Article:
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Frenchie Fontaine sells her successful business in New Orleans to come West. Her reason? Find the men who killed her father, Frank Dawson. But she only knows one of the two who did and she's determined to find out the other.
A cattle-vs.-sheepman feud loses Connie Dickason her fiance, but gains her his ranch, which she determines to run alone in opposition to Frank Ivey, "boss" of the valley, whom her father Ben wanted her to marry. She hires recovering alcoholic Dave Nash as foreman and a crew of Ivey's enemies. Ivey fights back with violence and destruction, but Dave is determined to counter him legally... a feeling not shared by his associates. Connie's boast that, as a woman, she doesn't need guns proves justified, but plenty of gunplay results. Written by
Rod Crawford <firstname.lastname@example.org>
Striking casting, complex script, brilliant cinematography add up to a special, fascinating Western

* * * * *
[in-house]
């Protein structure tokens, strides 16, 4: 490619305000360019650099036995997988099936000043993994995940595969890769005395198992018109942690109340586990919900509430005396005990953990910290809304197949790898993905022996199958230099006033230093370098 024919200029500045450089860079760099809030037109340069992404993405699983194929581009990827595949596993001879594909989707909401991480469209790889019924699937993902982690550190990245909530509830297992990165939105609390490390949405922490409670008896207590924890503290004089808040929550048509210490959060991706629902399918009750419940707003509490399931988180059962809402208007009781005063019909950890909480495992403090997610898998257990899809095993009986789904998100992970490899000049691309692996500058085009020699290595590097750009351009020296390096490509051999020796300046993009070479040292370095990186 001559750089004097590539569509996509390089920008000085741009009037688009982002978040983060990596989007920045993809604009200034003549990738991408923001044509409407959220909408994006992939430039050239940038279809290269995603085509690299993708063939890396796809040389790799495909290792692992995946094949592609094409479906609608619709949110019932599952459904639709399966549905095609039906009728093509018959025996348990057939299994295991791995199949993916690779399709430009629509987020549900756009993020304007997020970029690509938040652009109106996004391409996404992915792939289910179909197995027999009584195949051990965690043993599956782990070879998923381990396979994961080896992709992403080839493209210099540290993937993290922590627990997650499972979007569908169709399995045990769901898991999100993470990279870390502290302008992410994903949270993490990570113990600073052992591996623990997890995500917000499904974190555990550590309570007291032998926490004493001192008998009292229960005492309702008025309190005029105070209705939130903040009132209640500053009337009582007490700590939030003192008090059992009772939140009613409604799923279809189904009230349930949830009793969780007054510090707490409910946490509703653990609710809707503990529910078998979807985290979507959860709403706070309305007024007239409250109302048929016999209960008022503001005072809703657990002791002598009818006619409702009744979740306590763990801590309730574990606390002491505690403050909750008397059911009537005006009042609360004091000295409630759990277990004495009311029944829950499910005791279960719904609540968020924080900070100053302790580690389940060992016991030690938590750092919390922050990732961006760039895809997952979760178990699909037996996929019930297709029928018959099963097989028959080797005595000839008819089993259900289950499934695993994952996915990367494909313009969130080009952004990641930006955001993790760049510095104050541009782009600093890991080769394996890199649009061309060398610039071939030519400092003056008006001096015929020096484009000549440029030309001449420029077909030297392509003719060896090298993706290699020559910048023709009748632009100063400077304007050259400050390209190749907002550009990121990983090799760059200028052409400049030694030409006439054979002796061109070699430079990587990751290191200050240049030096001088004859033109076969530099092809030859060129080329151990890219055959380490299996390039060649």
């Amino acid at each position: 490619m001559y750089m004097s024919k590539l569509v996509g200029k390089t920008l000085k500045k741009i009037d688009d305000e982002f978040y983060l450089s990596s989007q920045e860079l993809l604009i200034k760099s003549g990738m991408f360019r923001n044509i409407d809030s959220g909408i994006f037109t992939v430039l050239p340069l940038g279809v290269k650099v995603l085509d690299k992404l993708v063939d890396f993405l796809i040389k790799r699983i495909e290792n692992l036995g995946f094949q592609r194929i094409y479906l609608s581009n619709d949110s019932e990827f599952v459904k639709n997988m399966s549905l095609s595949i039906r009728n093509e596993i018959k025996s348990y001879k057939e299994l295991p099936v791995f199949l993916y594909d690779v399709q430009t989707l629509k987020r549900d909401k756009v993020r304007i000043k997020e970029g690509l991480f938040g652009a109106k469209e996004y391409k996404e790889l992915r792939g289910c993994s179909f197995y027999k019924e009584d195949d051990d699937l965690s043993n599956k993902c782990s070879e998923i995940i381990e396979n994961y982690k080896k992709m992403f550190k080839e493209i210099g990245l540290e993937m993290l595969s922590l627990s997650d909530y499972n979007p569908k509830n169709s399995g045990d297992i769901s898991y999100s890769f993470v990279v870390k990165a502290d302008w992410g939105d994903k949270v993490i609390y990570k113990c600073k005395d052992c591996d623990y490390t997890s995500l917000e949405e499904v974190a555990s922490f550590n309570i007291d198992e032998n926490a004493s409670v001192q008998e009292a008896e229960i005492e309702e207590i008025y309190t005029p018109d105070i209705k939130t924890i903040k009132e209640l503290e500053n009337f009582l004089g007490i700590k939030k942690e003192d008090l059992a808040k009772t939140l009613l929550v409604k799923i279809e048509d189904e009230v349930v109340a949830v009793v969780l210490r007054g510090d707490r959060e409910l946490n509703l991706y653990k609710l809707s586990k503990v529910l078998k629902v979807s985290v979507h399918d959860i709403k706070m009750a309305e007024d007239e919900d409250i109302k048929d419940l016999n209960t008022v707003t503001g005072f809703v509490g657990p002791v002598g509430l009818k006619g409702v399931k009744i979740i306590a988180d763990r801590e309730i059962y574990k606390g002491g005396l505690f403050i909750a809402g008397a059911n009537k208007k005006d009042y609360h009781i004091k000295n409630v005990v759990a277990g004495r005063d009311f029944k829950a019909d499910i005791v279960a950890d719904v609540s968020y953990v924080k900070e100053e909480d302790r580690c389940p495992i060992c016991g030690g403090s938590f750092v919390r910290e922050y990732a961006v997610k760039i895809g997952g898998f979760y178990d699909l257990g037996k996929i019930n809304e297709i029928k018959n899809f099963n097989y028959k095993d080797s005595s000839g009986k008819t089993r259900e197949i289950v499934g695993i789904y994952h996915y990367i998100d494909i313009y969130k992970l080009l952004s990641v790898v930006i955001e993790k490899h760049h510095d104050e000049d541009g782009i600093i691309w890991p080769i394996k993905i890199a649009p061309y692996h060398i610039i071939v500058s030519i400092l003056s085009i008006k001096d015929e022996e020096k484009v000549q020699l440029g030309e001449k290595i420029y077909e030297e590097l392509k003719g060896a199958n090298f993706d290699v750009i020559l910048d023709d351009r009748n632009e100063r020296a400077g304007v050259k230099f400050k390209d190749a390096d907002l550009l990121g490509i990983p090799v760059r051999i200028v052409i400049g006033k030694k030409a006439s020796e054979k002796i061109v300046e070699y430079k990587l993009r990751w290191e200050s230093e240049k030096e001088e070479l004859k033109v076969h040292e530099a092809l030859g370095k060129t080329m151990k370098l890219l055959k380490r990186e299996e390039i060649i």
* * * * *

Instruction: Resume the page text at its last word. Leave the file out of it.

I won't comment on what has been written by several others here, regarding the noir-ish qualities of the material. I do want to mention some things that caught me off guard, in a very good way, from the moment the film began. First off, the writers and director de Toth were confident enough in their material not to spoonfeed their audience. Indeed, the first few minutes are so opaque it seems as if we may have come in in the middle of the film. In reality, we've come in in the middle, not of the film, but of the characters' lives, and the filmmakers allow us to figure out what's going on much as a stranger arriving in town would have to figure out what this drama is that's occurring around him. Adding to the intelligent and innovative approach to the story is the cinematography of Russell Harlan. Harlan, who shot Red River, Lust for Life, The Big Sky, and To Kill a Mockingbird, certainly knew how to place a camera and light a scene. For de Toth, Harlan's camera moves almost constantly, innumerable dolly shots (far more than in a typical film of this day) both reveal and obfuscate the settings in such a way as to keep the viewer always a little off-balance as to where the action is moving next. It's a skillful means of unsettling the viewer. The casting as well performs similarly. Joel McCrea is a familiar figure in Western leading roles, but here he's both a reformed drunk and so soft-spoken and comparatively passive as to be almost the antithesis of what we expect. Veronica Lake gets one soft scene with her hair down and almost peekabooing, but for the rest of the film it's up tight on her head, and she's up tight in the role. She's an interesting case, a pitiable femme fatale, a nice girl at first pushed then willingly galloping down the wrong road. Charlie Ruggles, typically a comic father type, here is stern but not heartless, wrongheaded but goodhearted. And the best piece of off-beat casting in the film is light comedian Don DeFore as the rascally, promiscuous, and deadly Bill, a gunman with a seductive smile and the grim good humor that one both fears and wants to protect. DeFore's performance is the best I've ever seen him give, and it made me wish he'd done more like this. Thankfully (and oddly), the script gives him plenty of screen time, much more in fact (toward the end) than one would expect, given that he's not the lead in the picture. There have been bad good-guys like Bill in scores of Westerns before and since, but few with the charisma and style that Don DeFore brings to this one. All in all, I was amazed by the complexity and shades of gray in this film, which I completely expected to be just another good old shoot-em-up. Well worth watching.
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